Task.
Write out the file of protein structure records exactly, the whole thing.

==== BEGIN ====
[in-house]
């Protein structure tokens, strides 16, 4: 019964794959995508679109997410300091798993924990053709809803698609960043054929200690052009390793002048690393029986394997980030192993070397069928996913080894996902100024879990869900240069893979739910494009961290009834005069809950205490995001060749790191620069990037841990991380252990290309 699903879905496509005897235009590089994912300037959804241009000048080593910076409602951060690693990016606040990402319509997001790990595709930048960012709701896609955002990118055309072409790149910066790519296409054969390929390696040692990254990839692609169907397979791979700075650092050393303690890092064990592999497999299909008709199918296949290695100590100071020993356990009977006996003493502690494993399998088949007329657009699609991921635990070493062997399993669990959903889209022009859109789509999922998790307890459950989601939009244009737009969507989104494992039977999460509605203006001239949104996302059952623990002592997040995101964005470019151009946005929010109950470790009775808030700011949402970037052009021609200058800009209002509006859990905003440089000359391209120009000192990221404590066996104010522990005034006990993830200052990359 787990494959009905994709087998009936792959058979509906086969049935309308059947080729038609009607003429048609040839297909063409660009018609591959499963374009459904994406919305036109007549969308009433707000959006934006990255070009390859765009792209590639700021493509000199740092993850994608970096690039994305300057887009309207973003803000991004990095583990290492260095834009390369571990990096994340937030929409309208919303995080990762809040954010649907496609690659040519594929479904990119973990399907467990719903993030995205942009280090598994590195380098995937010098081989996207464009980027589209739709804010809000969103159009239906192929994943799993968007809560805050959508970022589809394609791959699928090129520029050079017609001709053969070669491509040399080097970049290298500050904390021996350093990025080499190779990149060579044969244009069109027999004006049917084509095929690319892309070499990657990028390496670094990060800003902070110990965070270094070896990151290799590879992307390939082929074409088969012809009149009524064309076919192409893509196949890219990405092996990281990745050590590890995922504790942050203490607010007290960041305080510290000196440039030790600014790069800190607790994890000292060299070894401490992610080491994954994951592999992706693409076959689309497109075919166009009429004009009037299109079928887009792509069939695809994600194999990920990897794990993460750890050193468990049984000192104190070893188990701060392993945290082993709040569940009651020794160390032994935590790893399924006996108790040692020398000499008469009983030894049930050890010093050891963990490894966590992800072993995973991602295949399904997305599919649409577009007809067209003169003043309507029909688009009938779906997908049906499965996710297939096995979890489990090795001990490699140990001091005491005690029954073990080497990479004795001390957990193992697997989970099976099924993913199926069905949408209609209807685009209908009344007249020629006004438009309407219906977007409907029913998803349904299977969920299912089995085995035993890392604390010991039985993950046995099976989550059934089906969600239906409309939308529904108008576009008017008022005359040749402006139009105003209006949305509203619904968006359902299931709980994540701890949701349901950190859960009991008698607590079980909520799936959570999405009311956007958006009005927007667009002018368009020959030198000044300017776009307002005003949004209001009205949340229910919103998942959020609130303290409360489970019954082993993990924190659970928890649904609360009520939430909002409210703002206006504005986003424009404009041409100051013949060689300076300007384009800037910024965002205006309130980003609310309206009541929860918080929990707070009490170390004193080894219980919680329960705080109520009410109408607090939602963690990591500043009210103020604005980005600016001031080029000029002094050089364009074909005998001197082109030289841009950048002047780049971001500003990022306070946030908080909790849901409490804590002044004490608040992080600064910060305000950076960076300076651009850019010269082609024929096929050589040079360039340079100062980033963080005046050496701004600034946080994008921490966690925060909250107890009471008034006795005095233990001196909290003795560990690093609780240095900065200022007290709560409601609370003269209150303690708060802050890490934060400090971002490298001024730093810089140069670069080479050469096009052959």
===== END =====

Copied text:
[in-house]
């Protein structure tokens, strides 16, 4: 019964794959995508679109997410300091798993924990053709809803698609960043054929200690052009390793002048690393029986394997980030192993070397069928996913080894996902100024879990869900240069893979739910494009961290009834005069809950205490995001060749790191620069990037841990991380252990290309 699903879905496509005897235009590089994912300037959804241009000048080593910076409602951060690693990016606040990402319509997001790990595709930048960012709701896609955002990118055309072409790149910066790519296409054969390929390696040692990254990839692609169907397979791979700075650092050393303690890092064990592999497999299909008709199918296949290695100590100071020993356990009977006996003493502690494993399998088949007329657009699609991921635990070493062997399993669990959903889209022009859109789509999922998790307890459950989601939009244009737009969507989104494992039977999460509605203006001239949104996302059952623990002592997040995101964005470019151009946005929010109950470790009775808030700011949402970037052009021609200058800009209002509006859990905003440089000359391209120009000192990221404590066996104010522990005034006990993830200052990359 787990494959009905994709087998009936792959058979509906086969049935309308059947080729038609009607003429048609040839297909063409660009018609591959499963374009459904994406919305036109007549969308009433707000959006934006990255070009390859765009792209590639700021493509000199740092993850994608970096690039994305300057887009309207973003803000991004990095583990290492260095834009390369571990990096994340937030929409309208919303995080990762809040954010649907496609690659040519594929479904990119973990399907467990719903993030995205942009280090598994590195380098995937010098081989996207464009980027589209739709804010809000969103159009239906192929994943799993968007809560805050959508970022589809394609791959699928090129520029050079017609001709053969070669491509040399080097970049290298500050904390021996350093990025080499190779990149060579044969244009069109027999004006049917084509095929690319892309070499990657990028390496670094990060800003902070110990965070270094070896990151290799590879992307390939082929074409088969012809009149009524064309076919192409893509196949890219990405092996990281990745050590590890995922504790942050203490607010007290960041305080510290000196440039030790600014790069800190607790994890000292060299070894401490992610080491994954994951592999992706693409076959689309497109075919166009009429004009009037299109079928887009792509069939695809994600194999990920990897794990993460750890050193468990049984000192104190070893188990701060392993945290082993709040569940009651020794160390032994935590790893399924006996108790040692020398000499008469009983030894049930050890010093050891963990490894966590992800072993995973991602295949399904997305599919649409577009007809067209003169003043309507029909688009009938779906997908049906499965996710297939096995979890489990090795001990490699140990001091005491005690029954073990080497990479004795001390957990193992697997989970099976099924993913199926069905949408209609209807685009209908009344007249020629006004438009309407219906977007409907029913998803349904299977969920299912089995085995035993890392604390010991039985993950046995099976989550059934089906969600239906409309939308529904108008576009008017008022005359040749402006139009105003209006949305509203619904968006359902299931709980994540701890949701349901950190859960009991008698607590079980909520799936959570999405009311956007958006009005927007667009002018368009020959030198000044300017776009307002005003949004209001009205949340229910919103998942959020609130303290409360489970019954082993993990924190659970928890649904609360009520939430909002409210703002206006504005986003424009404009041409100051013949060689300076300007384009800037910024965002205006309130980003609310309206009541929860918080929990707070009490170390004193080894219980919680329960705080109520009410109408607090939602963690990591500043009210103020604005980005600016001031080029000029002094050089364009074909005998001197082109030289841009950048002047780049971001500003990022306070946030908080909790849901409490804590002044004490608040992080600064910060305000950076960076300076651009850019010269082609024929096929050589040079360039340079100062980033963080005046050496701004600034946080994008921490966690925060909250107890009471008034006795005095233990001196909290003795560990690093609780240095900065200022007290709560409601609370003269209150303690708060802050890490934060400090971002490298001024730093810089140069670069080479050469096009052959």